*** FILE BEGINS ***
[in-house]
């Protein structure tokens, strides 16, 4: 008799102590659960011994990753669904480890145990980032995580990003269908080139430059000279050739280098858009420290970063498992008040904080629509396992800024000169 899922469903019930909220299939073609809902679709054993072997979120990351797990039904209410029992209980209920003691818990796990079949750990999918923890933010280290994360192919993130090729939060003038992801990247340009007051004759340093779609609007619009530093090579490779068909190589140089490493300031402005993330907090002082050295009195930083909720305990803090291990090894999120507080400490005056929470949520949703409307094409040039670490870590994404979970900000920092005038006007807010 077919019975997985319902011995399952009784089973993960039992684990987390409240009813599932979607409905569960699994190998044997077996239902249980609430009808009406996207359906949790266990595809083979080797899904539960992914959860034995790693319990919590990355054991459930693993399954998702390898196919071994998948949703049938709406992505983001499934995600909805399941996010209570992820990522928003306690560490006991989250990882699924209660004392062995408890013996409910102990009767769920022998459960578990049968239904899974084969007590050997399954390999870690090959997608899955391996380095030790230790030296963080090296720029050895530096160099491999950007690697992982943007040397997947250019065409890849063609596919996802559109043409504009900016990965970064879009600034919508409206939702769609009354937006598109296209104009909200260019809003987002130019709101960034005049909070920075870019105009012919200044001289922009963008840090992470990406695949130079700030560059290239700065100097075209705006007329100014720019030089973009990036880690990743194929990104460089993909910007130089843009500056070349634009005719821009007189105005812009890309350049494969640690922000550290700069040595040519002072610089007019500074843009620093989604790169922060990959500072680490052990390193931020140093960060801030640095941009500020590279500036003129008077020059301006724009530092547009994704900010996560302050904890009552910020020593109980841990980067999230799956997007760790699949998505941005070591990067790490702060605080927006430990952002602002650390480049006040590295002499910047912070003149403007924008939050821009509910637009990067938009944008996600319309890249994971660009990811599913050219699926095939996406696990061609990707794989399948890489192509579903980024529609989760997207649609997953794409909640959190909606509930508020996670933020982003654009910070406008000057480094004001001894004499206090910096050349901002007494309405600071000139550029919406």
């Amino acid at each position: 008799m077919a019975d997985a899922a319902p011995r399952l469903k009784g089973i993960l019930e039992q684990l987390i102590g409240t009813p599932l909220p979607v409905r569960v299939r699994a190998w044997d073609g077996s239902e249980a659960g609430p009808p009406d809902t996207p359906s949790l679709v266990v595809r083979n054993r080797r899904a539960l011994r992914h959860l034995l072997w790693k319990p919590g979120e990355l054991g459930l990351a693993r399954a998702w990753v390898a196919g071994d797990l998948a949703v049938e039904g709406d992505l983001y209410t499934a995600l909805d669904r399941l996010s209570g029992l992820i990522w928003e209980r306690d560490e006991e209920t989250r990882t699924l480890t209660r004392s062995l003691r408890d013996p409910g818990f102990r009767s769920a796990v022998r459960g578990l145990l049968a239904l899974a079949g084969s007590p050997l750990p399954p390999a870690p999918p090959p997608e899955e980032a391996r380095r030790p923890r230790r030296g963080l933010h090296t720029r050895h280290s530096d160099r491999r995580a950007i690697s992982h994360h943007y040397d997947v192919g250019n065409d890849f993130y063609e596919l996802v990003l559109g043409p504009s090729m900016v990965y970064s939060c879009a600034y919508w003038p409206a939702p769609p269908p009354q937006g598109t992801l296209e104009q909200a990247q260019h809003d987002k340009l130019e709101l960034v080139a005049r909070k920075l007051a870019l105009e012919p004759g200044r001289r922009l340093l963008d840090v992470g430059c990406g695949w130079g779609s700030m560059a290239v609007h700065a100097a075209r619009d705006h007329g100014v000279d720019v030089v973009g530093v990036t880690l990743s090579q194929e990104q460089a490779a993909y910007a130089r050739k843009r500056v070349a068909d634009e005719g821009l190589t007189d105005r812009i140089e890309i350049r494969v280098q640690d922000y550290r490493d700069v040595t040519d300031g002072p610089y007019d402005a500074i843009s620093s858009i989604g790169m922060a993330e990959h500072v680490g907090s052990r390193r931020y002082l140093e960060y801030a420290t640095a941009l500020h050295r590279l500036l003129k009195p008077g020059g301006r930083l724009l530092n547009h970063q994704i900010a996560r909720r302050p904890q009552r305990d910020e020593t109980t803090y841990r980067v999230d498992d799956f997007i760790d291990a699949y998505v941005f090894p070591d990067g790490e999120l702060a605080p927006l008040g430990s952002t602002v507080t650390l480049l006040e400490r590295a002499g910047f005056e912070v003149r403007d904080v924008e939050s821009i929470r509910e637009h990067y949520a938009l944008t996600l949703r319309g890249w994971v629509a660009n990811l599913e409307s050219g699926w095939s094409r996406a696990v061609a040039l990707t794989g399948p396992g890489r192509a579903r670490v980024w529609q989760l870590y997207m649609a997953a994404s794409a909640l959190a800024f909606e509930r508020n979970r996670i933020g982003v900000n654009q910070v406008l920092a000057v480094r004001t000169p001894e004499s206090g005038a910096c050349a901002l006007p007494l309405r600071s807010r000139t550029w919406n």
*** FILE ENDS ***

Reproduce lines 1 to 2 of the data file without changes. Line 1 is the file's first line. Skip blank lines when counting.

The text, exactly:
[in-house]
């Protein structure tokens, strides 16, 4: 008799102590659960011994990753669904480890145990980032995580990003269908080139430059000279050739280098858009420290970063498992008040904080629509396992800024000169 899922469903019930909220299939073609809902679709054993072997979120990351797990039904209410029992209980209920003691818990796990079949750990999918923890933010280290994360192919993130090729939060003038992801990247340009007051004759340093779609609007619009530093090579490779068909190589140089490493300031402005993330907090002082050295009195930083909720305990803090291990090894999120507080400490005056929470949520949703409307094409040039670490870590994404979970900000920092005038006007807010 077919019975997985319902011995399952009784089973993960039992684990987390409240009813599932979607409905569960699994190998044997077996239902249980609430009808009406996207359906949790266990595809083979080797899904539960992914959860034995790693319990919590990355054991459930693993399954998702390898196919071994998948949703049938709406992505983001499934995600909805399941996010209570992820990522928003306690560490006991989250990882699924209660004392062995408890013996409910102990009767769920022998459960578990049968239904899974084969007590050997399954390999870690090959997608899955391996380095030790230790030296963080090296720029050895530096160099491999950007690697992982943007040397997947250019065409890849063609596919996802559109043409504009900016990965970064879009600034919508409206939702769609009354937006598109296209104009909200260019809003987002130019709101960034005049909070920075870019105009012919200044001289922009963008840090992470990406695949130079700030560059290239700065100097075209705006007329100014720019030089973009990036880690990743194929990104460089993909910007130089843009500056070349634009005719821009007189105005812009890309350049494969640690922000550290700069040595040519002072610089007019500074843009620093989604790169922060990959500072680490052990390193931020140093960060801030640095941009500020590279500036003129008077020059301006724009530092547009994704900010996560302050904890009552910020020593109980841990980067999230799956997007760790699949998505941005070591990067790490702060605080927006430990952002602002650390480049006040590295002499910047912070003149403007924008939050821009509910637009990067938009944008996600319309890249994971660009990811599913050219699926095939996406696990061609990707794989399948890489192509579903980024529609989760997207649609997953794409909640959190909606509930508020996670933020982003654009910070406008000057480094004001001894004499206090910096050349901002007494309405600071000139550029919406």